Wrong Arm Of The Law
Why ‘sedition’ rings hollow in India 2012
The law Section 124(A) of the Indian Penal Code, 1870; non-bailable offence
The definition Whoever by words, either spoken or written, or by signs, or by visible representation, or otherwise, brings or attempts to bring into hatred or contempt, or excites or attempts to excite disaffection towards the government established by law in India
The accusers Other than the State, even individuals are free to file charges
The punishment Imprisonment for life, to which fine may be added, or with imprisonment which may extend to three years, to which fine may be added, or with fine.
The misuse While the Supreme Court has specifically laid down that the provisions of section 124(A) are only made out where there is a tendency to public disorder by use of violence or incitement to violence, the clause has been grossly misused. While convictions are rare, the long and tortuous legal process is seen as a deterrent to others.
The victims The law is being used to punish fierce critics of the government, including political
dissenters, human rights activists and journalists
Prakash Ram, a farmer from a village near Haldwani in Uttarakhand, had never heard of Mao Tse Tung. Ironically enough, his first lesson on Chairman Mao and his ideology came not from some gun-toting guerrilla but the Uttarakhand police. Accusing him of being a Maoist, they arrested him oncharges of sedition on August 30, 2004. It has taken eight years for the 28-year-old to be finally cleared of the taint, by the Rudrapur sessions court this month. “I spent two of the best years of my life behind bars (he was granted bail in 2006) and six more years in my legal battle for justice,” he says. “I may be free now but this arrest has spoilt my reputation and will make it difficult for me to get work. Who will pay for this? Will someone be held responsible?”
The dark days of Emergency, rung in 37 years ago this week, may have become a distant memory for some, but for many others, an Emergency-like situation is a recurring reality. Just as in 1975 and the year after, when the State suppressed dissent and abolished civil rights, the democratic republic of India continues to target disaffected voices and accuse of sedition anyone it sees as a threat.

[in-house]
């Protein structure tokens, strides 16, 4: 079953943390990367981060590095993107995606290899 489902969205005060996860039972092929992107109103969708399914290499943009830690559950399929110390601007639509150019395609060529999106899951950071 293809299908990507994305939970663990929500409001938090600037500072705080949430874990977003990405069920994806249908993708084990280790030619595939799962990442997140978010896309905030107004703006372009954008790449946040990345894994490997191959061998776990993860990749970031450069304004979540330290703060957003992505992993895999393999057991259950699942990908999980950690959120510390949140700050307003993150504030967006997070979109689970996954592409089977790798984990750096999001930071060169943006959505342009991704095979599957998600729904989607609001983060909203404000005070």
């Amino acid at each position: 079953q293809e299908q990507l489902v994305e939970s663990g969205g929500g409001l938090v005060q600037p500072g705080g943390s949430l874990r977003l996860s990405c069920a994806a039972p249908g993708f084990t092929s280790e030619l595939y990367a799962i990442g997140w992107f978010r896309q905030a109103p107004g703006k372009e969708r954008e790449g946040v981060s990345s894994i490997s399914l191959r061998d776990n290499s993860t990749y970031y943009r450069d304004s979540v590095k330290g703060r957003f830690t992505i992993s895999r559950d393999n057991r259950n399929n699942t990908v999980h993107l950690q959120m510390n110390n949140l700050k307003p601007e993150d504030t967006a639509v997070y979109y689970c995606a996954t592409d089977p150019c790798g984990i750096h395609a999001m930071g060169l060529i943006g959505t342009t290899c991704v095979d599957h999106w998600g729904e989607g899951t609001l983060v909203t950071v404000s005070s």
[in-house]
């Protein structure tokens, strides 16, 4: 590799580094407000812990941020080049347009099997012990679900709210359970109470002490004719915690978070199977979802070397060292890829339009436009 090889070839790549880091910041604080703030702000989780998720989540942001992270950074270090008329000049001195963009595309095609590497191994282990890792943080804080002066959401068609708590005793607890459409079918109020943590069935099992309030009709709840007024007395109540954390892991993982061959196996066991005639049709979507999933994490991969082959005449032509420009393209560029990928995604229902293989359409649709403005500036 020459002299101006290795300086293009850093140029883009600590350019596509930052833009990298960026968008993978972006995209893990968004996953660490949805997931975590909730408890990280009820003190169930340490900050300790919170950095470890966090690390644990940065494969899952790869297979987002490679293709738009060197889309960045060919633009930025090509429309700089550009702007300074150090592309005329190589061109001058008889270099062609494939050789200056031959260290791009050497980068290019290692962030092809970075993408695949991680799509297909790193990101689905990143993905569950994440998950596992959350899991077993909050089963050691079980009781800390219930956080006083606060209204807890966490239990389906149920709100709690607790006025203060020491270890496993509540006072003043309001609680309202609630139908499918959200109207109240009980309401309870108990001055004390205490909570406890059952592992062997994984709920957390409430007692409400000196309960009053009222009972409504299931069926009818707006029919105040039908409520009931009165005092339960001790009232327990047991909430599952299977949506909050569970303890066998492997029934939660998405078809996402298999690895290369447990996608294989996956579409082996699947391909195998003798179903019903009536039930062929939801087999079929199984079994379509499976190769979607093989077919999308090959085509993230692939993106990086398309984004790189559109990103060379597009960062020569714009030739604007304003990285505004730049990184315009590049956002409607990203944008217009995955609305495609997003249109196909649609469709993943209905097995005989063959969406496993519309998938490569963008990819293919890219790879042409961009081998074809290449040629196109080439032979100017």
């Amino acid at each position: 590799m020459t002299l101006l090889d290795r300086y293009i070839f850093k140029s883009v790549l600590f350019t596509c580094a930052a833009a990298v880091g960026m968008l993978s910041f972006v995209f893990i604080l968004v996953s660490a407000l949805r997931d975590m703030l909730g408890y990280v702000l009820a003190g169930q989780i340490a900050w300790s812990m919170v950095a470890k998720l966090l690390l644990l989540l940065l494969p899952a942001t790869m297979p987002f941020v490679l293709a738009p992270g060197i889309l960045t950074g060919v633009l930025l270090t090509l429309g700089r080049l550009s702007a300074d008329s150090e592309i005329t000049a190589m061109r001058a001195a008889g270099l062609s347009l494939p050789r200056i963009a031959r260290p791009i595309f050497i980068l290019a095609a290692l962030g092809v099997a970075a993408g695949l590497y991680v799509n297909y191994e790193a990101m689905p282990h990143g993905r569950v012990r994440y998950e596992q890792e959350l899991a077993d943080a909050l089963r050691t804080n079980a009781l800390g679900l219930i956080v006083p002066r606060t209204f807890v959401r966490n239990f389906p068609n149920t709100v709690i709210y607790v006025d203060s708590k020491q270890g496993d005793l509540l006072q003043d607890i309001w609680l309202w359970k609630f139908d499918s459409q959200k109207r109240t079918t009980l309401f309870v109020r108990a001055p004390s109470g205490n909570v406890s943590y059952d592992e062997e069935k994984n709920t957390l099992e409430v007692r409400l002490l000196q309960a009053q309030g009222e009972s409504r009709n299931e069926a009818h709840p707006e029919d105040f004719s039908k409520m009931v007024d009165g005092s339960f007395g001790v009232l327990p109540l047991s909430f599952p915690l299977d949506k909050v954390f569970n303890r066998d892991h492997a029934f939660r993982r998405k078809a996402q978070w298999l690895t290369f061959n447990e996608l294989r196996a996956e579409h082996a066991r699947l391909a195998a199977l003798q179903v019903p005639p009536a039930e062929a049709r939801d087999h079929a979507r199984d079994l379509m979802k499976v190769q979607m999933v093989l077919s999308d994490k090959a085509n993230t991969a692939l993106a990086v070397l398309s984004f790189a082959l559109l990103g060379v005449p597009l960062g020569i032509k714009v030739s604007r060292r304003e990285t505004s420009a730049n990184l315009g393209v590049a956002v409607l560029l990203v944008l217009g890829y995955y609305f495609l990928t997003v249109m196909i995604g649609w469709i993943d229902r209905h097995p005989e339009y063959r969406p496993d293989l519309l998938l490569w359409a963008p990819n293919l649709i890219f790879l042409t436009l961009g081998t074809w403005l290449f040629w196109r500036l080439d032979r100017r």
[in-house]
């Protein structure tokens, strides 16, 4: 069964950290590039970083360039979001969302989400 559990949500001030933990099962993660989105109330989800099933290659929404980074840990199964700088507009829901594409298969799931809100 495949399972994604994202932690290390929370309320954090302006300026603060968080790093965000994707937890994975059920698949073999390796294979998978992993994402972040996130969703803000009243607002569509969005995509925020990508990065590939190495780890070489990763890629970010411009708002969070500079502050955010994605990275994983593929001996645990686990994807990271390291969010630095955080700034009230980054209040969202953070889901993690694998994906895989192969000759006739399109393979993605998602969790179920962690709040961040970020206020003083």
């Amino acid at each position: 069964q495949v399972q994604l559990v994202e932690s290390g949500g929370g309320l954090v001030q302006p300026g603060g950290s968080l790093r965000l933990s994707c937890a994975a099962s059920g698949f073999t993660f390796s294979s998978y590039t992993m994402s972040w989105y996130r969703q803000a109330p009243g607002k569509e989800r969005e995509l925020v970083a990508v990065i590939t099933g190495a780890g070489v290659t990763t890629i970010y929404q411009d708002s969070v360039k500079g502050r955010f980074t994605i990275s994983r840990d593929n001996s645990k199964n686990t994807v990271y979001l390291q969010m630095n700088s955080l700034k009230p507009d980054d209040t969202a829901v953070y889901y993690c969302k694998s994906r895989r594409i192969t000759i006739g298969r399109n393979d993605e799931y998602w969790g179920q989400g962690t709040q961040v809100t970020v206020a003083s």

Lost years Prakash Ram, a farmer from Haldwani, accused of being a Maoist. (Photograph by Tribhuvan Tiwari)
Rajinder Sachar, a retired chief justice of the Delhi High Court, thinks the situation today is actually worse. “In 1975,” he says, “the Emergency was more of a political game played by one political party but now everyone is restricted from speaking. One law after the other is passed, stopping one from speaking openly. A situation is being created where anybody can be declared anti-national. We are actually going through an undeclared Emergency.”
One of the latest victims of Section 124(A), a law that deals with sedition and which is a handy tool for the government to target trenchant critics, is Seema Azad and her husband Vishwa Vijay. A journalist couple from Allahabad, they had written fearlessly about corruption and illegal mining in Uttar Pradesh. Charged with sedition, the two were sentenced to life imprisonment and a fine of Rs 70,000 by a sessions court in Allahabad on June 8.
Seema and Vijay were arrested in February 2010 at the Allahabad railway station on their return from New Delhi. They were accused of being members of the banned CPI (Maoist) group simply because the police deemed the literature recovered from them to be “anti-national”. Their advocate Ravi Kiran Jain argues that this verdict ignores the observations the two-judge bench of the Supreme Court made in 2011 while hearing the bail plea of Dr Binayak Sen, who too was charged with sedition. “If someone has the autobiography of Gandhi at his home, will he be called a Gandhian,” the apex court had famously asked the prosecution lawyer. “Even in this case,” says Jain, “Seema and her husband were simply in possession of some literature on Maoism. This does not make them Maoists.” The advocate now plans to file an appeal on behalf of the duo in the Allahabad High Court.
Mission aborted Salem’s Piyush Sethia